PNS National Newscast

Audio Activation
"Siri, play the Public News Service (podcast)"
"Hey Google, play the Public News Service podcast"
"Alexa, play Public News Service podcast"
or "Alexa, what's my news flash?" once you set it up in the Alexa app

2020Talks

Audio Activation
"Siri, play the 2020Talks podcast"
"Hey Google, play the 2020Talks podcast"
"Alexa, play Two-Thousand-Twenty Talks podcast"
or "Alexa, what's my news flash?" once you set it up in the Alexa app

Newscasts

PNS Daily Newscast - August 11, 2020 


Small business owners say postal delays make it harder to survive the pandemic; federal stimulus funding falls short for mental health treatment.


2020Talks - August 11, 2020 


Connecticut updates its election rules, and two Trump allies face off in Georgia's state runoff. Plus, a preview of next week's Democratic National Convention.

Looking Beyond Election: MO Health Care Bailout?

October 27, 2008

St. Louis, MO - The credit crisis is making health coverage a tough pill to swallow for small business owners, yet those are the very employers expected to keep the economy alive. With the election only eight days away, some Missouri advocates are poised to discuss potential remedies with whomever is elected.

Steve Hendrickson, who owns Dynamic Porch and Patio in Independence, employs 15 people. As happened to many other small companies, his line of credit was recently pulled, and he's digging deeper into the cash register to provide health care for his workers.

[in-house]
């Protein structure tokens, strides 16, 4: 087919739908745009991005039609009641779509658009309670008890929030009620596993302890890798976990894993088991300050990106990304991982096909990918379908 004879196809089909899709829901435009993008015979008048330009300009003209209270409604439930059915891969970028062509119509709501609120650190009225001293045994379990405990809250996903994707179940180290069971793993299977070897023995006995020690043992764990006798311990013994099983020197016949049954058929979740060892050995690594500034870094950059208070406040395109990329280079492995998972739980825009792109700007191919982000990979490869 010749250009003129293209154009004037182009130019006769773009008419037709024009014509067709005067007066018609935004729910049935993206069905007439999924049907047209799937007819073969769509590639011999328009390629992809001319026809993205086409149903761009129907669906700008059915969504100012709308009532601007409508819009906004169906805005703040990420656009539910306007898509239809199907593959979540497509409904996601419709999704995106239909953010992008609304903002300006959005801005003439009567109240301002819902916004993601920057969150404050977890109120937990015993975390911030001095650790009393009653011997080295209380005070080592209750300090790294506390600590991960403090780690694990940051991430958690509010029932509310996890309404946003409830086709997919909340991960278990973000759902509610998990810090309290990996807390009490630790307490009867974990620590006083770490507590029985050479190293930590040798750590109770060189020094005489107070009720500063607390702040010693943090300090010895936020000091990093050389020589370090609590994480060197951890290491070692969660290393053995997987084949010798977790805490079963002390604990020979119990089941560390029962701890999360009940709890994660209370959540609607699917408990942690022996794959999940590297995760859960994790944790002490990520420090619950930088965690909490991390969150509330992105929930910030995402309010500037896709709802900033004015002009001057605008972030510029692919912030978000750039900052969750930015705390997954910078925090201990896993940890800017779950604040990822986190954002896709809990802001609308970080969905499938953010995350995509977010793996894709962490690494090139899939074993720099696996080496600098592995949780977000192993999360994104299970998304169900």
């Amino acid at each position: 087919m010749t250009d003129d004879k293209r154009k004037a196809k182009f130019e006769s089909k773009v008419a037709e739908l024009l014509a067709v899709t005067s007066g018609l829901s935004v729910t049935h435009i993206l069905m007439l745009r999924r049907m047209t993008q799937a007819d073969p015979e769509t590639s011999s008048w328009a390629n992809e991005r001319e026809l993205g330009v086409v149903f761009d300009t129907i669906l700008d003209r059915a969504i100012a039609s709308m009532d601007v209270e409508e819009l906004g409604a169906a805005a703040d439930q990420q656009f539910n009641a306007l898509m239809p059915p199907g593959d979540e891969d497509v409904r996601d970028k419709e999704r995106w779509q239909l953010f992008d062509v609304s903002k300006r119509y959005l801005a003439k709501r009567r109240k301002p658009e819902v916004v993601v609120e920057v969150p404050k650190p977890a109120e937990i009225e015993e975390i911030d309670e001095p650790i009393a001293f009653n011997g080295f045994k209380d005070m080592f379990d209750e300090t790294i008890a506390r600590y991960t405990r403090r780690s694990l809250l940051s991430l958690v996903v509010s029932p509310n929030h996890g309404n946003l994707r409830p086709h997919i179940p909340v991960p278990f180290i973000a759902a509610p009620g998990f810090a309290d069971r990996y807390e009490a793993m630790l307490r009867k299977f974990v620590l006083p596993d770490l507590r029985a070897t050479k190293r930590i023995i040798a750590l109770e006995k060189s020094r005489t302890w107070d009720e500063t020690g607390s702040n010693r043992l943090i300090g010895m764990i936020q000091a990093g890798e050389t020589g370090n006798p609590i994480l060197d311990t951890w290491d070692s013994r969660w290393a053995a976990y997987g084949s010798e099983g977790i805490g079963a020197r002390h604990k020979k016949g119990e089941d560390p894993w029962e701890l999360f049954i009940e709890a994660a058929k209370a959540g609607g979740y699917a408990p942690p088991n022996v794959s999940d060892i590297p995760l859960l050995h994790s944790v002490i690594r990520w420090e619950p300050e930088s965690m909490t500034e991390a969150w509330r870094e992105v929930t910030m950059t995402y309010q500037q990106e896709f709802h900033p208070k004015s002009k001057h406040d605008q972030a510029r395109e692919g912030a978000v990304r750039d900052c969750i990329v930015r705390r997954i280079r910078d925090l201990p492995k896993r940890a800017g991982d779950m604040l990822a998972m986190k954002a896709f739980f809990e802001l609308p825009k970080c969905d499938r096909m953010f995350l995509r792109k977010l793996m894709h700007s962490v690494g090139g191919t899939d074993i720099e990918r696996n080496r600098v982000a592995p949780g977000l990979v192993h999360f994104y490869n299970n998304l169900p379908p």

"Honestly, it hasn't been affordable for quite a number of years, and it just continually gets worse."

The pressure on small business is having a ripple effect in the state, as more than 730,000 Missourians don't have medical insurance. Amy Blouin, executive director of the Missouri Budget Project, says that's slightly higher than in 2001, when the last economic downturn hit, and health insurance premiums have risen 75 percent since then.

"More Missourians could become uninsured if small businesses aren't provided with some sort of venue to provide health care coverage to their employees."

After the election, some Missouri health care advocates plan to ask Congress for a health insurance bailout to enhance Medicaid, and to ensure that families in Missouri have coverage through this economic crisis.

Small business owner Hendrickson says that in general he doesn't believe in government "meddling," as he calls it, but if anybody's going to get help, it might as well be the uninsured.

"Since they seem to be bailing out everyone else, it probably wouldn't hurt."

More information from the Missouri Budget Project is available at www.mobudget.org.

Laura Thornquist/Steve Powers, Public News Service - MO